The Elegant Chaos Blog

August 06, 2012

I like this post by Matt Gemmell on how to manage your email.

He describes pretty much what I’ve been doing for the last few years.

I’m not as good as I should be about replying quickly to the people who do matter, but I’m considerably better than I used to be since I started being more ruthless about the others.

The only thing I’d add to Matt’s suggestions is to do the following:

  • make a group in Address Book / Contacts
  • add the important people to it
  • make a new Smart Mailbox that just shows mail from people in this group
  • change Mail’s badge to show the unread count from this mailbox
  • change Mail’s notification sound to only fire for this mailbox
  • reduce the frequency that it checks mail - does it really matter if you don’t get it for another half an hour?

In Mountain Lion, the new Messages app replaces iChat.

If you’re the kind of person like me who religiously keeps your email, chat logs, etc, but you have chosen not to do a migration of your data when upgrading to Mountain Lion, you’re going to be faced with the problem of how to import your old iChat logs into Messages.

It turns out that Messages stores logs in:


They appear to be the same format as iChat, so if you move your old logs into this folder, Messages will find them.

Alternatively, you can make a symbolic link to a folder elsewhere and put your logs in there. For example, this will rename the old Archive as “Archive.old”, then make a link to a folder called “iChat” in your Dropbox folder.

 > cd ~/Library/Messages
 > mv Archive Archive.old
 > mkdir -p ../../Dropbox/iChat
 > ln -s ../../Dropbox/iChat Archive

This just leaves the Archive.old folder lying around, but you could obviously move its contents into your new iChat folder then delete Archive.old.


We’ve been pretty busy in recent months, with a number of contracting jobs, including a bit of work with the lovely folks over at Karelia software.

Live music is dear to our hearts though, so we’re planning on taking some time out this week to attend the excellent Hebridean Celtic festival, which happens each year here in Stornoway, on the Scottish island of Lewis in the Outer Hebrides.

The festival is very much a labour of love, and although it attracts a large audience from all over the world, it’s run by a charitable trust. So when they came to me to ask about the possibility of doing an app, I was rather keen to get involved (although a little scared at how little time we had to get something ready for this year).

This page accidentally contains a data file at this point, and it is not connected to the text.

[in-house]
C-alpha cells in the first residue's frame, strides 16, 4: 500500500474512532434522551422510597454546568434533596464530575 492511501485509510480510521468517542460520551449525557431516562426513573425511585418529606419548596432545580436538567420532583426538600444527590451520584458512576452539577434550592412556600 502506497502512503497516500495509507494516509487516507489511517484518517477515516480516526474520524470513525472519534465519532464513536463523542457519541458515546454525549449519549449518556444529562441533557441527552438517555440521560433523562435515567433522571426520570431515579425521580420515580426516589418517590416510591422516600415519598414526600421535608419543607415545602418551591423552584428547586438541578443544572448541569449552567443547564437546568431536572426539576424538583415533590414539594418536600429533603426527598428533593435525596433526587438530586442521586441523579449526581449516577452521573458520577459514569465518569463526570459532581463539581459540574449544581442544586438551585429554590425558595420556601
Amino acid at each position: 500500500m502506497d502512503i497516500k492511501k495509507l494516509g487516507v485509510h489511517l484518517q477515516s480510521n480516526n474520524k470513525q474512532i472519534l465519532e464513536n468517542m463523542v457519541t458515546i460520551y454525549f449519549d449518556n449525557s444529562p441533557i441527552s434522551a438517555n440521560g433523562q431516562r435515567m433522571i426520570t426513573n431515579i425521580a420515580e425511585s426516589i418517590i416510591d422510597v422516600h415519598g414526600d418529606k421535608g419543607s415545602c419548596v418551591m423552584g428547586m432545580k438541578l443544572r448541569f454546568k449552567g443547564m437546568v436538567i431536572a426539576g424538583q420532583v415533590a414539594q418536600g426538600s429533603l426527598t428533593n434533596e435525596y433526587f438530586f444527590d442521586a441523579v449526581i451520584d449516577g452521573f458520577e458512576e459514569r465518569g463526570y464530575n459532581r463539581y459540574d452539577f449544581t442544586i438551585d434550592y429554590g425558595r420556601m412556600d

After a bit of nifty footwork, and a few anxious nights waiting for Apple’s review process, the result is this little app. Given the amount of time we had, we decided to keep it simple, but we’re rather pleased with the results. Hopefully, the festival organisers are too.


Apple are due to release OS X Mountain Lion soon.

One of the features included in it is something called Gatekeeper, which is intended to improve security. By default, when you install Mountain Lion, you will only be able to run newly downloaded applications if they have been signed by the developer, using an official Apple developer identity (note that you can turn this behaviour off, but that’s the default setting).

What this means in practise for you, with regard to Neu and/or Ambientweet?

If you’re using copies of Neu or Ambientweet downloaded from the Apple store, there will be no change.

In any event, there will be no change if you continue to use copies that you’ve already downloaded (ie on another machine or with a previous version of the system).

If you download the current version of Ambientweet (1.1) or Neu (1.2) from our website, they are currently not signed in the correct way, so Gatekeeper will complain about them. There is a way that you can tell Gatekeeper to make an exception, but that’s not really an ideal solution in the long term, so we’re preparing a quick update to bring Ambientweet up to version 1.1.1, and Neu to 1.2.1.

The only change for these versions is that they will be signed correctly and Gatekeeper will recognise them as legitimate.

If you want to test beta versions of these applications, they should be available later today from the beta software page. Barring any reported problems, they’ll then go live in the next few days.

Since the only purpose of these updates is to prepare for Gatekeeper, and since Gatekeeper already accepts applications downloaded from the Apple store, these updates will not be submitted to the store. If you’re using versions from the store, you can safely continue with versions 1.1 or 1.2 of Ambientweet and Neu respectively.